And conditions in some parts of Antarctica were even cooler than usual during the sea ice record breaking winter of 2014. When we think about global warming many people expect temperatures to be increasing everywhere, to increase evenly throughout the globe. But it is more complicated than that because of complex atmospheric circulation. Satellite data indicates that there is some cooling in parts of the Southern Ocean and especially in the Ross Sea region.

Indeed, satellite instruments confirm that conditions have been particularly cold over the Ross Ice Shelf. Compared to seasonal norms, the coldest place in Earth’s atmosphere in June 2014 was over the Ross Ice Shelf, where winter temperatures were as much as 5.4C colder than seasonal norms, according to data released by University of Alabama in Huntsville (UAH).

Research suggests that this exceptionally cold air, and other wind and lower atmospheric pattern changes, could be influenced by the ozone hole higher up in the atmosphere over the south polar region. Computer models indicated that the ozone hole actually caused a deepening of the lows in Western Antarctica, according to Comiso, and this in turn has caused winds to become stronger off the Ross Ice Shelf. This is significant as there is a large area of open water surrounded by sea ice – a polynya; they are typically found right at the edge of ice shelves or glaciers in Antarctica.

There are areas around Antarctica where coastal polynyas form. These polynyas are regarded as ice factories, according to Comiso, and if you have stronger winds it means a stronger rate of ice production. It has been estimated that about one-third of the ice cover around Antarctica originates from these polynya areas. But because of changing atmospheric circulation, the wind conditions may have been more favourable to the formation of more extensive polynyas around Antarctica, Comiso states.

“The winds really play a big role,” according to NASA’s Meier. “They whip around the continent, constantly pushing the thin ice. And if they change direction or get stronger in a more northward direction,” he said, “they push the ice further and grow the extent.”

However, while scientists observed some stronger than normal pressure systems – which act to increase wind strength – during the Antarctic winter that occurred in mid-2014, that element alone is probably not the only reason for the record sea ice extent, according to Meier. Other factors were at work.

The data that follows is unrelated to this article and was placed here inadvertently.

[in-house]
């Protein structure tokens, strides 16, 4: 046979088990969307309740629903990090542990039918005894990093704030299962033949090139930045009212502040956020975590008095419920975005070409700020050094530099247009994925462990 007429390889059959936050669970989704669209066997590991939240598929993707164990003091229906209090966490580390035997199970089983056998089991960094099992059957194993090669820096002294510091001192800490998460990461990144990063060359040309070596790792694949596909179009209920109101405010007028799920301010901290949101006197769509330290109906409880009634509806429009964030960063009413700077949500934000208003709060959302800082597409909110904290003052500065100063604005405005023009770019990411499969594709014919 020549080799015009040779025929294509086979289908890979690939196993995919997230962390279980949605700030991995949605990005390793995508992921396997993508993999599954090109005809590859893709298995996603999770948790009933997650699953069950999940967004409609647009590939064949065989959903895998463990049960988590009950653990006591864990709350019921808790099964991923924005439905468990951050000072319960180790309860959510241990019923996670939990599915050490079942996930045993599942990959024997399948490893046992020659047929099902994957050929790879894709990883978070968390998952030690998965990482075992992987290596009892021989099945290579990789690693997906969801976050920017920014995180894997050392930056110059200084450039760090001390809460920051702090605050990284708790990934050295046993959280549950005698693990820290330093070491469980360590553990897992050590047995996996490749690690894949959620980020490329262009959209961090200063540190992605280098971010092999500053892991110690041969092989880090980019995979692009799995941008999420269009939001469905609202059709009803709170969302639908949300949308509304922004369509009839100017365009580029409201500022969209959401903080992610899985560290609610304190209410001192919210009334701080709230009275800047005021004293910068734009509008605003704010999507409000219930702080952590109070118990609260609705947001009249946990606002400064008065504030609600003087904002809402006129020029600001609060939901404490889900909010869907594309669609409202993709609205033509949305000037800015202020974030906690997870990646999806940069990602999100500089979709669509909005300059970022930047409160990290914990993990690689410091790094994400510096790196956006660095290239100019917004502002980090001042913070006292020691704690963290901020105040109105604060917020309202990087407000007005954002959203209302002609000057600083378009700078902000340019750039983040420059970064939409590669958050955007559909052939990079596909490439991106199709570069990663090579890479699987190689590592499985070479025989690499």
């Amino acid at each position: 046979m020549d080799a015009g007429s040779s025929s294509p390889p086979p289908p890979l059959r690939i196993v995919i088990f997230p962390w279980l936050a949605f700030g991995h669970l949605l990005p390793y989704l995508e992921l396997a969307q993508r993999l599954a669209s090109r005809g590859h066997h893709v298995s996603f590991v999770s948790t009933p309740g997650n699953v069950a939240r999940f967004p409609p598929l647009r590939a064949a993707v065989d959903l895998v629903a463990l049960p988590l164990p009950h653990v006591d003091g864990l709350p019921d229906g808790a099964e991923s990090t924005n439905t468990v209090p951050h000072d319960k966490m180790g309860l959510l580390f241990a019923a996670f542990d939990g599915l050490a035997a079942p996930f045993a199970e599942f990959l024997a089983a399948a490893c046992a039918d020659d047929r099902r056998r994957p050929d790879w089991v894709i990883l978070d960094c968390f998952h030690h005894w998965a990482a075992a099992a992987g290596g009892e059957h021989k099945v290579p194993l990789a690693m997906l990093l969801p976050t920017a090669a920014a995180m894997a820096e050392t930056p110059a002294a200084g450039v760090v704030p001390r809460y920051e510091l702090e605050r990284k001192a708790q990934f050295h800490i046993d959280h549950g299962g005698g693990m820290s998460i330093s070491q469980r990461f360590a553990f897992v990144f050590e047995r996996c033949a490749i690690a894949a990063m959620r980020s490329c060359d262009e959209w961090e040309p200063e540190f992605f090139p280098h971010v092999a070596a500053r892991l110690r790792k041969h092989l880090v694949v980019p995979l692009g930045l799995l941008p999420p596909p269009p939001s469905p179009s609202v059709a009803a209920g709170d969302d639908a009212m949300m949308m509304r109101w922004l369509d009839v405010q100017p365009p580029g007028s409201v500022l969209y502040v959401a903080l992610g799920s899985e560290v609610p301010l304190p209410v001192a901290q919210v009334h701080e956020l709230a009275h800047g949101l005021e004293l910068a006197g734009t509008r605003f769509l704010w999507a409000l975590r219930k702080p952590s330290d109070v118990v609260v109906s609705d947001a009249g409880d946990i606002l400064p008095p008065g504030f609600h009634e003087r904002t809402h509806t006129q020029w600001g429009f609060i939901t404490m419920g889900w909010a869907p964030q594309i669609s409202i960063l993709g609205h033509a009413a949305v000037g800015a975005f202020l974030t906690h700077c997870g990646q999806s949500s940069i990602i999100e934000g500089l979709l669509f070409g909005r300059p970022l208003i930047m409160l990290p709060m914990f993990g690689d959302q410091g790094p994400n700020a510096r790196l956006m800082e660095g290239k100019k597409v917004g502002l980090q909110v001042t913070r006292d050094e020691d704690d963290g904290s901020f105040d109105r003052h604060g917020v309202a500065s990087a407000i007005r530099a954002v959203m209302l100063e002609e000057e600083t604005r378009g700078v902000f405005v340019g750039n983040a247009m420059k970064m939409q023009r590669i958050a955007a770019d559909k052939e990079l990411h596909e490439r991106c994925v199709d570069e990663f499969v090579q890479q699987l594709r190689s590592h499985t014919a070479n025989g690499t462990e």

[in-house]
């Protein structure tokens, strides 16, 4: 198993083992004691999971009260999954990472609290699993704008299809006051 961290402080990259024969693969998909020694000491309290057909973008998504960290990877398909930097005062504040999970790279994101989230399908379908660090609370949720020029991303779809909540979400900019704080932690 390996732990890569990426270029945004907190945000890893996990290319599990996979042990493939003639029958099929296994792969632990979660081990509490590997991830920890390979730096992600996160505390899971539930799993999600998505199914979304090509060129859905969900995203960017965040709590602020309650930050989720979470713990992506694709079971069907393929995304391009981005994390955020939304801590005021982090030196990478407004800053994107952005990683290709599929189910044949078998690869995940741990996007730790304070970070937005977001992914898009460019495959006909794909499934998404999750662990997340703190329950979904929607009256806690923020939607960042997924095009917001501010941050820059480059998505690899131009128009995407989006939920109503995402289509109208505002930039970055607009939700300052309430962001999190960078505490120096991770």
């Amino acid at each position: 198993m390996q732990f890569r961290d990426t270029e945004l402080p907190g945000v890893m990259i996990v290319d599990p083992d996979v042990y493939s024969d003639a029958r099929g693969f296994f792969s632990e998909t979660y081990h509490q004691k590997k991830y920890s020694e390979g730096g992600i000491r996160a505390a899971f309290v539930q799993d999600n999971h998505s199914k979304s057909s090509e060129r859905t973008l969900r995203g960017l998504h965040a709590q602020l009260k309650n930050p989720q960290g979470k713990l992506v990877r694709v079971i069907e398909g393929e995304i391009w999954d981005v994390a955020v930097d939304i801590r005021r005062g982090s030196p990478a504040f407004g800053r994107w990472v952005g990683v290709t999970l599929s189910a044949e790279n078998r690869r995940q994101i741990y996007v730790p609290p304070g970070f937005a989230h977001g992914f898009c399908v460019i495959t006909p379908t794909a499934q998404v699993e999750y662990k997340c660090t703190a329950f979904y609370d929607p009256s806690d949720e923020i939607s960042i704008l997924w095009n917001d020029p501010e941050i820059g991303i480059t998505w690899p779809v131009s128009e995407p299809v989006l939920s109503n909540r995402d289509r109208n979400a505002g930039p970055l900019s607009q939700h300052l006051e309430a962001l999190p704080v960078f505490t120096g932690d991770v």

Melting land ice on the edges of the Antarctic continent could be leading to more fresh water to enter the sea and this fresh water is at a temperature that is just above freezing. This makes refreezing it into sea ice easier, Parkinson said.

Another possibility is that changes in water circulation patterns, bringing colder waters up to the surface around the Antarctic landmass, could help grow more ice by acting to lower surface water temperatures.

Snowfall could be a factor as well, according to Meier. Snow landing on thin ice can actually push the thin ice below the water, which then allows cold ocean water to seep up through the ice and flood the snow – leading to a slushy mixture that freezes in the cold atmosphere and adds to the thickness of the ice. This new, thicker ice would be more resilient to melting.

“Our models are improving, but they’re far from perfect. One by one, scientists are figuring out that particular variables are more important than we thought years ago, and one by one those variables are getting incorporated into the models,” said NASA’s Parkinson.

For Antarctica, these key variables include the atmospheric and oceanic conditions, as well as the effects of an icy land surface, changing atmospheric chemistry, the ozone hole, months of darkness and more.

There is research to back up some of these ideas. In 2009, a team including NASA’s Comiso reported in the journal Geophysical Research Letters, that scientists from British Antarctic Survey (BAS) and NASA had found that Antarctic sea ice had increased as a result of the ozone hole delaying the impact of greenhouse gas increases on the climate of the continent. Lead author Professor John Turner of BAS aid at the time: “Our results show the complexity of climate change across the Earth. While there is increasing evidence that the loss of sea ice in the Arctic has occurred due to human activity, in the Antarctic human influence through the ozone hole has had the reverse effect and resulted in more ice. Although the ozone hole is in many ways holding back the effects of greenhouse gas increases on the Antarctic, this will not last, as we expect ozone levels to recover by the end of the 21st Century. By then there is likely to be around one third less Antarctic sea ice.”